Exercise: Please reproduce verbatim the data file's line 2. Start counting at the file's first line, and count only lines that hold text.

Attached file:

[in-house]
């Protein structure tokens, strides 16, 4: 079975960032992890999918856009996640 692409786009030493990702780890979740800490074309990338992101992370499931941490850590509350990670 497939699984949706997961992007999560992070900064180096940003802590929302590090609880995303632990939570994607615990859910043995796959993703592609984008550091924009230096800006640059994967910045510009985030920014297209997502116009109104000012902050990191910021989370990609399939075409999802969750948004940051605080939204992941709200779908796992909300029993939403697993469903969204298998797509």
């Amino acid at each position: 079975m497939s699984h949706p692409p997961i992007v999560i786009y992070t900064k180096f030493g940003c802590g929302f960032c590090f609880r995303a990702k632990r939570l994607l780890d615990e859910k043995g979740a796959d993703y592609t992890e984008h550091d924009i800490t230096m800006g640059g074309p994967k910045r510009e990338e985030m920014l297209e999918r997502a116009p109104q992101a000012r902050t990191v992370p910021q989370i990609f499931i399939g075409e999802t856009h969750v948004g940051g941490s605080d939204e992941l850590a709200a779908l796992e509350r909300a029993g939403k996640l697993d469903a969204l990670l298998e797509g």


């Protein structure tokens, strides 16, 4: 079975960032992890999918856009996640 692409786009030493990702780890979740800490074309990338992101992370499931941490850590509350990670 497939699984949706997961992007999560992070900064180096940003802590929302590090609880995303632990939570994607615990859910043995796959993703592609984008550091924009230096800006640059994967910045510009985030920014297209997502116009109104000012902050990191910021989370990609399939075409999802969750948004940051605080939204992941709200779908796992909300029993939403697993469903969204298998797509």